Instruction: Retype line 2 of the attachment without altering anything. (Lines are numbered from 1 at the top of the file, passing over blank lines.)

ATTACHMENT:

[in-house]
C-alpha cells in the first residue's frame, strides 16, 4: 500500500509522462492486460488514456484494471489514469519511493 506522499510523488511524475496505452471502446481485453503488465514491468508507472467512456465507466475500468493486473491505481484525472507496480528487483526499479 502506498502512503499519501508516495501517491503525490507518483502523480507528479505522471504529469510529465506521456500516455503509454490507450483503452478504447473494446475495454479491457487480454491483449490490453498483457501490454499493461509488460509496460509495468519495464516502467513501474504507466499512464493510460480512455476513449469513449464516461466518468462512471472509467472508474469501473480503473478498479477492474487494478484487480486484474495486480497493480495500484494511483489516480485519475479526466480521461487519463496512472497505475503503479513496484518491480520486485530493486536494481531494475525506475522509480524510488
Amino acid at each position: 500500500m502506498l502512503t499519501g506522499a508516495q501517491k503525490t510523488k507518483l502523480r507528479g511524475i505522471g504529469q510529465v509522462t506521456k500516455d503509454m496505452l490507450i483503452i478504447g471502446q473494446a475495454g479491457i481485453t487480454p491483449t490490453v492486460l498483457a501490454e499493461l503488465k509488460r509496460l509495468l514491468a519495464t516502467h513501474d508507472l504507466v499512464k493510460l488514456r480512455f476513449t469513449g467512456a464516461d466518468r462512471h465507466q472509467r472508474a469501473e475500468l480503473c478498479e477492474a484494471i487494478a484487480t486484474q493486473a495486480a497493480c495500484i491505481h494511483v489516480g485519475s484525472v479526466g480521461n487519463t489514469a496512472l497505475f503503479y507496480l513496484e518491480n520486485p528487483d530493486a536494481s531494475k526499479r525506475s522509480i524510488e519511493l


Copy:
C-alpha cells in the first residue's frame, strides 16, 4: 500500500509522462492486460488514456484494471489514469519511493 506522499510523488511524475496505452471502446481485453503488465514491468508507472467512456465507466475500468493486473491505481484525472507496480528487483526499479 502506498502512503499519501508516495501517491503525490507518483502523480507528479505522471504529469510529465506521456500516455503509454490507450483503452478504447473494446475495454479491457487480454491483449490490453498483457501490454499493461509488460509496460509495468519495464516502467513501474504507466499512464493510460480512455476513449469513449464516461466518468462512471472509467472508474469501473480503473478498479477492474487494478484487480486484474495486480497493480495500484494511483489516480485519475479526466480521461487519463496512472497505475503503479513496484518491480520486485530493486536494481531494475525506475522509480524510488